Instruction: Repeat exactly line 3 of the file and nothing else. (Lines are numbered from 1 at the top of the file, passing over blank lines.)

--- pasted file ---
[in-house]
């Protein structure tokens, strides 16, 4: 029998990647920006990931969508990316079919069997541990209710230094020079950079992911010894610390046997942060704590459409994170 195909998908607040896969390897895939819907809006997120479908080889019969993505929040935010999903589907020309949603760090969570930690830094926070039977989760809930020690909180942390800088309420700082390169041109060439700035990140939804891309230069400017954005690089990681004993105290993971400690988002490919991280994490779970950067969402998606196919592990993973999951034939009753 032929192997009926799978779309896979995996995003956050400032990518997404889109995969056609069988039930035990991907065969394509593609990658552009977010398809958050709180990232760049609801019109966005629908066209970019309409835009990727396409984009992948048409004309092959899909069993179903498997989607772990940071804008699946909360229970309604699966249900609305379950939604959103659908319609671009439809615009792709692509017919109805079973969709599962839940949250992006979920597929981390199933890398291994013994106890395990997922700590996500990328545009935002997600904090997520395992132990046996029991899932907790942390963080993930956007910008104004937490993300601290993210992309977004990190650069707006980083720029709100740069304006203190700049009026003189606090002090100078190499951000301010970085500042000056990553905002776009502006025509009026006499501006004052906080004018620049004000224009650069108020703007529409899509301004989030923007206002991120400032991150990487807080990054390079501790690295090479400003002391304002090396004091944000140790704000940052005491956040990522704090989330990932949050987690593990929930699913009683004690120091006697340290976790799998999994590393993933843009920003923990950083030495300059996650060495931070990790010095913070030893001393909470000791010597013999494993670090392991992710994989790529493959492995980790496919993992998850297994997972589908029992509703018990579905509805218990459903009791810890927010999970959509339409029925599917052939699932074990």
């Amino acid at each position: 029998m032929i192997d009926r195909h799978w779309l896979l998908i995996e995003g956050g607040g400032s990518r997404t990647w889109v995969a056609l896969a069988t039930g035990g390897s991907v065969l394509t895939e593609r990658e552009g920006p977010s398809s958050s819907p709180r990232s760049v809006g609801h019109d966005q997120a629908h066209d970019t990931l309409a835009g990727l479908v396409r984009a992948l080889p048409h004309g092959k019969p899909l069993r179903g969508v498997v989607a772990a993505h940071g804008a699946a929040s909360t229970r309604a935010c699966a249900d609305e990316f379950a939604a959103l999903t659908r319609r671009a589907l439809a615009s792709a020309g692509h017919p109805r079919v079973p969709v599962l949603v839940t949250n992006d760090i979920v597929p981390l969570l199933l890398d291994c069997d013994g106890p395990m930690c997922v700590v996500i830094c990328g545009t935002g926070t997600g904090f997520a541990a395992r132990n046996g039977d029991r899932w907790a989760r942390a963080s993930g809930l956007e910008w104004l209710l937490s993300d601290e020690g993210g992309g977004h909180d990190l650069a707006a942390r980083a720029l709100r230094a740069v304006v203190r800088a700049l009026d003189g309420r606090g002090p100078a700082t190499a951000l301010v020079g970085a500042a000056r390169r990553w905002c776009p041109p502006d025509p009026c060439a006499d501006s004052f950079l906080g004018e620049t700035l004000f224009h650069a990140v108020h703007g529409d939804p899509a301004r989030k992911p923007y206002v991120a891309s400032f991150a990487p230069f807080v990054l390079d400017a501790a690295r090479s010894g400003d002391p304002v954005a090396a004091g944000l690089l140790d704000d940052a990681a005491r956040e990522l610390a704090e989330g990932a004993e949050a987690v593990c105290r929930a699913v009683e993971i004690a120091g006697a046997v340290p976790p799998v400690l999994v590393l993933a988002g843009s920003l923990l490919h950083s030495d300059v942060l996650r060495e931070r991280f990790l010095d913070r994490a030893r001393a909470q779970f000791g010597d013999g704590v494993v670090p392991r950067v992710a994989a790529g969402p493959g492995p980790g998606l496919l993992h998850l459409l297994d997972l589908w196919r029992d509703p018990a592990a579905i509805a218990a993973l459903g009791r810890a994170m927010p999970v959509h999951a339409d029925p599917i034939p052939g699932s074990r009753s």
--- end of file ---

């Amino acid at each position: 029998m032929i192997d009926r195909h799978w779309l896979l998908i995996e995003g956050g607040g400032s990518r997404t990647w889109v995969a056609l896969a069988t039930g035990g390897s991907v065969l394509t895939e593609r990658e552009g920006p977010s398809s958050s819907p709180r990232s760049v809006g609801h019109d966005q997120a629908h066209d970019t990931l309409a835009g990727l479908v396409r984009a992948l080889p048409h004309g092959k019969p899909l069993r179903g969508v498997v989607a772990a993505h940071g804008a699946a929040s909360t229970r309604a935010c699966a249900d609305e990316f379950a939604a959103l999903t659908r319609r671009a589907l439809a615009s792709a020309g692509h017919p109805r079919v079973p969709v599962l949603v839940t949250n992006d760090i979920v597929p981390l969570l199933l890398d291994c069997d013994g106890p395990m930690c997922v700590v996500i830094c990328g545009t935002g926070t997600g904090f997520a541990a395992r132990n046996g039977d029991r899932w907790a989760r942390a963080s993930g809930l956007e910008w104004l209710l937490s993300d601290e020690g993210g992309g977004h909180d990190l650069a707006a942390r980083a720029l709100r230094a740069v304006v203190r800088a700049l009026d003189g309420r606090g002090p100078a700082t190499a951000l301010v020079g970085a500042a000056r390169r990553w905002c776009p041109p502006d025509p009026c060439a006499d501006s004052f950079l906080g004018e620049t700035l004000f224009h650069a990140v108020h703007g529409d939804p899509a301004r989030k992911p923007y206002v991120a891309s400032f991150a990487p230069f807080v990054l390079d400017a501790a690295r090479s010894g400003d002391p304002v954005a090396a004091g944000l690089l140790d704000d940052a990681a005491r956040e990522l610390a704090e989330g990932a004993e949050a987690v593990c105290r929930a699913v009683e993971i004690a120091g006697a046997v340290p976790p799998v400690l999994v590393l993933a988002g843009s920003l923990l490919h950083s030495d300059v942060l996650r060495e931070r991280f990790l010095d913070r994490a030893r001393a909470q779970f000791g010597d013999g704590v494993v670090p392991r950067v992710a994989a790529g969402p493959g492995p980790g998606l496919l993992h998850l459409l297994d997972l589908w196919r029992d509703p018990a592990a579905i509805a218990a993973l459903g009791r810890a994170m927010p999970v959509h999951a339409d029925p599917i034939p052939g699932s074990r009753s």